The figure shows what happens when an air parcel with a temperature of 20ºC and a relative humidity of 57% is forced to cross a mountain range of an altitude of 2,500 m. The dew point is reached at 900 m, and clouds are formed. The air is cooled by approximately 1ºC per 100 m until the dew point is reached. Above the condensation level the air is cooled at a lapse rate of 0.5ºC per 100 m. So the temperature of the air at the top of the range will be 3ºC.
The Foehn wind
When the air starts to descend, the temperature rises at a rate of approximately 0.5ºC per 100 m. Consequently, the temperature will rise to 28ºC after the descent. The air will be very dry because warm air can hold more water vapour than colder air.
The windward slope will therefore be wet and the leeward slopes will be dry. When the air starts to descend, the temperature will rise at a rate of approximately 1ºC per 100m.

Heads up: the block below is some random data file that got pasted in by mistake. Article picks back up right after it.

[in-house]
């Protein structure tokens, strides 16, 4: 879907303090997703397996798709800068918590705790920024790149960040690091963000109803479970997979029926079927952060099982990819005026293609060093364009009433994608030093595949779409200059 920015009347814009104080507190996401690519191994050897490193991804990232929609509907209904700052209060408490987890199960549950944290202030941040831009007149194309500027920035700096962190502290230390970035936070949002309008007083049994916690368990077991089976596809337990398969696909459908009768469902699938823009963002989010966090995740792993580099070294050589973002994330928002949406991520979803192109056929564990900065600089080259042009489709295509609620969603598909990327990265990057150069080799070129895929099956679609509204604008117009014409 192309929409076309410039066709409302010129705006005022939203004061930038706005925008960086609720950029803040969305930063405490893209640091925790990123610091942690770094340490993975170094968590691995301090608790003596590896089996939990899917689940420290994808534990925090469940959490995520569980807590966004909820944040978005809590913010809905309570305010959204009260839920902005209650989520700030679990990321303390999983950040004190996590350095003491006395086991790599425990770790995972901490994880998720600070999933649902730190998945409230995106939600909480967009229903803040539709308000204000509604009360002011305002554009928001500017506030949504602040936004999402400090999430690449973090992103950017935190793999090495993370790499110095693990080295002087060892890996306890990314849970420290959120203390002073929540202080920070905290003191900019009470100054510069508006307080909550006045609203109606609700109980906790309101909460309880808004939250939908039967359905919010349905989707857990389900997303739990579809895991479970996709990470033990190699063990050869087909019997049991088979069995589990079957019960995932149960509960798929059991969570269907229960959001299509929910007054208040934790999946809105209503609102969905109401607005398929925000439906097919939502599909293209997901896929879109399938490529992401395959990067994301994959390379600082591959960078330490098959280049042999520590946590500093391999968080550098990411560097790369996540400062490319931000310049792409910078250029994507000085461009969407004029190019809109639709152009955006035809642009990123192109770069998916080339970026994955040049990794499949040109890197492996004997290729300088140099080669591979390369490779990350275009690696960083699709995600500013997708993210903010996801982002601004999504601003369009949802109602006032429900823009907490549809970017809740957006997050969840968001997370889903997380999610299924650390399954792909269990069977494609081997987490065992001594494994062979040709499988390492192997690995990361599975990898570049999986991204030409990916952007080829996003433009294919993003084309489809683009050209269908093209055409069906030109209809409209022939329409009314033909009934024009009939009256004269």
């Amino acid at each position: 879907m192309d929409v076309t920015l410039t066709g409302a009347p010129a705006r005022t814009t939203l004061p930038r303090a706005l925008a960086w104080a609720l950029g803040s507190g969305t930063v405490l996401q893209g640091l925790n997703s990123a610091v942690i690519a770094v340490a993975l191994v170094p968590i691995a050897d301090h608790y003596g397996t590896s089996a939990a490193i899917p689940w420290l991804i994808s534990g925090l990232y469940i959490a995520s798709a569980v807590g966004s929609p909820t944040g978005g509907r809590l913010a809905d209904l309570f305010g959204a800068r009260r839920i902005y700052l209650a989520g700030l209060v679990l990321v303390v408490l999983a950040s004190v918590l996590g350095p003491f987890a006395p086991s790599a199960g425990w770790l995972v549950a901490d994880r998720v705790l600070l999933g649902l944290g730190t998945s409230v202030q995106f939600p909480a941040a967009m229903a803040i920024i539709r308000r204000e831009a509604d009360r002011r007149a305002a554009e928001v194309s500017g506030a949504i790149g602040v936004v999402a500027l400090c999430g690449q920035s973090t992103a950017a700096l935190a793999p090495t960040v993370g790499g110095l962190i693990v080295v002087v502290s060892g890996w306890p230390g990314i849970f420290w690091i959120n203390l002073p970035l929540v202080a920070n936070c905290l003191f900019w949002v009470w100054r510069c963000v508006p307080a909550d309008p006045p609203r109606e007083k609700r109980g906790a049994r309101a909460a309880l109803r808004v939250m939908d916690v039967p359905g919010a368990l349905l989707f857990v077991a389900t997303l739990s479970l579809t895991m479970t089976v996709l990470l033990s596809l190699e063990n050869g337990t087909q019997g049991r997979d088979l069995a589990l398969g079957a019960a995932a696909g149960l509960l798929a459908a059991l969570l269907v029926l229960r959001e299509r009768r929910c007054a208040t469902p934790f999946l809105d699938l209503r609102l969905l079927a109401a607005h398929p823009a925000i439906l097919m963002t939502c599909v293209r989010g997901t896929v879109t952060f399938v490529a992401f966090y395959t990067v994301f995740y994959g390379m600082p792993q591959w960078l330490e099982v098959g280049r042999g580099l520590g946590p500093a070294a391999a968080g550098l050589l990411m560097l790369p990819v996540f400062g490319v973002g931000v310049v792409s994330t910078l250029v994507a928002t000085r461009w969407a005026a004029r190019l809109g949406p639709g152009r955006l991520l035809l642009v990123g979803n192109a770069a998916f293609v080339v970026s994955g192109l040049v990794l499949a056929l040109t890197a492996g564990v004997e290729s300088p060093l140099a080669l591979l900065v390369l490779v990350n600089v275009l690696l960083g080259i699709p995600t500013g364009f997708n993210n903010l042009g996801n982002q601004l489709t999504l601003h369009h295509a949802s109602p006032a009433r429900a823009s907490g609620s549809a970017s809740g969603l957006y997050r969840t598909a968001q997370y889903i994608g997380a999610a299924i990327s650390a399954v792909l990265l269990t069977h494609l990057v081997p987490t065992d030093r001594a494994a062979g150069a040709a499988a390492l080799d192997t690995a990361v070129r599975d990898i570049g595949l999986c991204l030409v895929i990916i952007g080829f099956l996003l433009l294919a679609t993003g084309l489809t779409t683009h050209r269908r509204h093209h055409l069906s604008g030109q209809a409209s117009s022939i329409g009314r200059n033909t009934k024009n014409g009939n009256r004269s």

Such descending dry and warm air is called 'Foehn wind'.
The Jet Stream
The jet stream in the upper atmosphere determines the weather situation in Europe. When the jet stream goes from west to east, Europe will have weather dominated by cyclones with associated frontal systems.
Sometimes the jet stream takes a route from north to south. In these situations, winds from the north are perpendicular to the Alps.
The figure shows an undulating jet stream.
Weather satellites are built to measure atmospheric conditions, whilst resource satellites are designed to map surface conditions on Earth.
While one of the main objectives of weather satellites is to secure frequent acquisitions, the resource satellites aim to achieve high spectral and spatial resolution. High resolution demands small scanning areas resulting in a more limited area coverage, which means that it takes several days to scan the entire Earth. It also means that there is a corresponding number of days during which the satellite covers the same area.
High spatial resolution, on the other hand, makes it possible to distinguish small area units, so it is possible to map in greater detail.
Because of their high spectral resolution, resource satellites can distinguish a greater amount of variation in radiation. This is exploited in area mapping as it is possible to distinguish between spectral profiles of many different surfaces.